The Trump administration’s green light for national banks to offer custody services for cryptocurrency will likely drive a new wave of financial technology partnerships to tackle significant cybersecurity and operational challenges.
In a recent letter, the Office of the Comptroller of the Currency called virtual currency custody, including safekeeping, settlement and reporting, a modern form of “traditional banking activities.” The agency’s July 22 announcement is the latest move by acting Comptroller of the Currency Brian Brooks, formerly top lawyer at Coinbase Inc., to help the crypto industry integrate into banking’s mainstream.
Collaborations are most likely to occur via partnerships or white label services branded under a bank’s name but actually provided by a crypto custody company, said Kari Larsen, partner at Perkins Coie LLP in New York. Banks also may acquire crypto custody providers, she said.
“The door’s just been opened for funds, institutional players, and investment advisers” to expand their relationships to crypto, Larsen said.
There are a number of regulatory considerations that still need to be addressed for bitcoin or ethereum to be listed alongside stocks and bonds on a bank customer’s monthly statement, practitioners and industry executives said. Keeping cryptographic keys to digital assets secure from hacking, theft, fraud, or loss would be chief among those requirements.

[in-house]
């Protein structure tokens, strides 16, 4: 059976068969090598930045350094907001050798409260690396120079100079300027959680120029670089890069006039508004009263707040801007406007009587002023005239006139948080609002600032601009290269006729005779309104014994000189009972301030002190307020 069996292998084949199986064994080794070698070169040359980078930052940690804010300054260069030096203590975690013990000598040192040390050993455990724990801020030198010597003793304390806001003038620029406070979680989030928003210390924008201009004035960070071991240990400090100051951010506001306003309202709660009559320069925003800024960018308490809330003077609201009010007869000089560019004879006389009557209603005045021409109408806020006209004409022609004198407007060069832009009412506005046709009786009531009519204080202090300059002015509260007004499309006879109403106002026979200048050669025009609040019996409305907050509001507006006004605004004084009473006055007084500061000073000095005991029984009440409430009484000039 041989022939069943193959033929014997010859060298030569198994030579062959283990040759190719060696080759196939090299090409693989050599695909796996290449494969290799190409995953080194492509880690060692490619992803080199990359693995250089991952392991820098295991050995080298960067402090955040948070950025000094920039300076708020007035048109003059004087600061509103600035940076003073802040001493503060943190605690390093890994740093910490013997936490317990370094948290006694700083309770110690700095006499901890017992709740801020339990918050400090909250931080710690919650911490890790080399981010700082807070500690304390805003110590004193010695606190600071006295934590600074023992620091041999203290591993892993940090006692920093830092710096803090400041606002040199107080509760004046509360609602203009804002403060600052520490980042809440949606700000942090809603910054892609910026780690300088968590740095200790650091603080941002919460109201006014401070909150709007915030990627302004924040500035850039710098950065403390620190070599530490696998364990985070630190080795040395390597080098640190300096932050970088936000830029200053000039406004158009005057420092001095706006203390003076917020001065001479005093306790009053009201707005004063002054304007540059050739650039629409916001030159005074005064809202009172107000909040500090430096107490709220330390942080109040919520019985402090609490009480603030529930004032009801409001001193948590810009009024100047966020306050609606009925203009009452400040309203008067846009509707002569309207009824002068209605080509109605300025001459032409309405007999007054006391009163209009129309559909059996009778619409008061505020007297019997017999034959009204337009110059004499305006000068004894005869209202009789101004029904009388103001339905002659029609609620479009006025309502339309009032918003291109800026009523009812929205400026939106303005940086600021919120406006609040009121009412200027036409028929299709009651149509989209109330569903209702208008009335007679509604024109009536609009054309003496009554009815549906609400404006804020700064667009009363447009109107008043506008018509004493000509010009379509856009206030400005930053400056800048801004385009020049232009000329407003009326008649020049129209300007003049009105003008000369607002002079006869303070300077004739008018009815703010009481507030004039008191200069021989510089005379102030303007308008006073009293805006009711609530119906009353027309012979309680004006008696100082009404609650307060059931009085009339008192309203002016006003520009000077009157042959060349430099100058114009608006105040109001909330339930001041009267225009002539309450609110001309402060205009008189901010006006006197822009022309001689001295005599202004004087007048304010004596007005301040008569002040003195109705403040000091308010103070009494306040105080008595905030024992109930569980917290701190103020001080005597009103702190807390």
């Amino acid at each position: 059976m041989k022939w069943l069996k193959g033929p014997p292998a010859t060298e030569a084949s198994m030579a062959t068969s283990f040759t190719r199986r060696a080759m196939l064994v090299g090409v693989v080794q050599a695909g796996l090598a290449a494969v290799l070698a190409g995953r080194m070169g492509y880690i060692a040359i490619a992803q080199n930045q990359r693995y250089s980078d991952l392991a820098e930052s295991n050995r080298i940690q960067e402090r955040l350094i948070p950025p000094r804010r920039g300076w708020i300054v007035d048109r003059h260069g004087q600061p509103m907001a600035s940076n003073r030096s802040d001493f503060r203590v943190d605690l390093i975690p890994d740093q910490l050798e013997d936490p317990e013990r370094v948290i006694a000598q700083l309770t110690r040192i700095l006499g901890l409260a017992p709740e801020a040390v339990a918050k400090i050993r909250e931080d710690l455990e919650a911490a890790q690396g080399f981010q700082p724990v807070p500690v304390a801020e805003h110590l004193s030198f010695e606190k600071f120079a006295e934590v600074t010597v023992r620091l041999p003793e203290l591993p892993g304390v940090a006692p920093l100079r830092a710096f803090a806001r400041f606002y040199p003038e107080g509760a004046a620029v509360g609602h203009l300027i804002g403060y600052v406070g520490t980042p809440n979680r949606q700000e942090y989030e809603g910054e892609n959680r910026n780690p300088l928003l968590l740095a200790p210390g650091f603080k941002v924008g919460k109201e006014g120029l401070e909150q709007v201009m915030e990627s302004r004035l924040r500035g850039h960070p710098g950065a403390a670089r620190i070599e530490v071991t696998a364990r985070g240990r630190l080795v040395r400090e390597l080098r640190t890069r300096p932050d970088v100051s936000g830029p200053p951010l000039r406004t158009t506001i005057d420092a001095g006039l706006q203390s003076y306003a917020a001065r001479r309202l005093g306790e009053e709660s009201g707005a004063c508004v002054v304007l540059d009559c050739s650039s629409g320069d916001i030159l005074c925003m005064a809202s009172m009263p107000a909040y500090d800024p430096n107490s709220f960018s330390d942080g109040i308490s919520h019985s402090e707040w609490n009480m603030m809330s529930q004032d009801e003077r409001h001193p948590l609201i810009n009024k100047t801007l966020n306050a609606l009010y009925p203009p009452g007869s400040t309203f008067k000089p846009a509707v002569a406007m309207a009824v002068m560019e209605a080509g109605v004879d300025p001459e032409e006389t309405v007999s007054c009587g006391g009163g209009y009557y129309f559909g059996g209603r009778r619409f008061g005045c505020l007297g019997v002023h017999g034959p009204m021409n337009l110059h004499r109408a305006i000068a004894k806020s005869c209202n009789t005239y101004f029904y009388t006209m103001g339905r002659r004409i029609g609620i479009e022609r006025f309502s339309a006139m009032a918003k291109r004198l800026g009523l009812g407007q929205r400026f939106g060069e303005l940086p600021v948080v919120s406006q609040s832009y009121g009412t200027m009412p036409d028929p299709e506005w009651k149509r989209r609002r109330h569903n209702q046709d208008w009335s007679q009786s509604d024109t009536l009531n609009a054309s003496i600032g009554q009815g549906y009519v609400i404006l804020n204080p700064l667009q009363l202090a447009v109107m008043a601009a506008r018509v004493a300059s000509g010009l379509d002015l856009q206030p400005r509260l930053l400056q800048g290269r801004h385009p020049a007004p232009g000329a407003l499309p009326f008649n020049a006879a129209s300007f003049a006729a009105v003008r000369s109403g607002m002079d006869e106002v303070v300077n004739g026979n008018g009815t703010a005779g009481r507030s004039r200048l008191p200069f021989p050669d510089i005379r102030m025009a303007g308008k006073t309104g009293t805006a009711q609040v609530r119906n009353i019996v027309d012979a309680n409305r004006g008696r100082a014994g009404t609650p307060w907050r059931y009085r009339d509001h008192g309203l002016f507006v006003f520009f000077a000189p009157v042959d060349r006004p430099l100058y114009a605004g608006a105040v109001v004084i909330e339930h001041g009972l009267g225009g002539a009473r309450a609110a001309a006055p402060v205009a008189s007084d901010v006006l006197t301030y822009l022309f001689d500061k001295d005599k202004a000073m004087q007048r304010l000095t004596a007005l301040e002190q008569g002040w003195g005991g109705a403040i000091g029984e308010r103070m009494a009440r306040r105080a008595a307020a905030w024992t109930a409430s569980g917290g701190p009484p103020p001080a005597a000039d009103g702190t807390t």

“There’s a reason custody has emerged as its own segment of the crypto industry–safely storing digital assets is very hard to do,” said Jake Chervinsky, general counsel at Compound Labs, Inc., a San Francisco-based cryptocurrency company.
OCC Sees Demand
The OCC’s interpretive letter didn’t specify the cybersecurity measures banks should take to safeguard crypto keys, but said risk management procedures should take account of the “different technical characteristics” of various crypto assets. The agency also said banks should consult with their OCC supervisors before offering crypto custody services.
The agency’s decision to allow banks to hold crypto is “a recognition that tens of millions of Americans are invested in this asset,” Brooks said Thursday at a virtual conference hosted by the American Bankers Association.
The OCC has received questions from a number of banks about holding digital assets, which are owned by an estimated 30 to 40 million Americans, he said
Banks will first need to assess whether there’s enough customer demand to justify the operational and compliance costs that go along with custodial services, Chervinsky said. The stakes are high, too.
“A single mistake can result in customers’ funds being lost forever,” he said.
Crypto companies like Coinbase that offer a full suite of custody services to customers–including handling fiat currency–must obtain money transmitter licenses on a state-by-state basis.
New York-regulated crypto companies must meet requirements to securely store…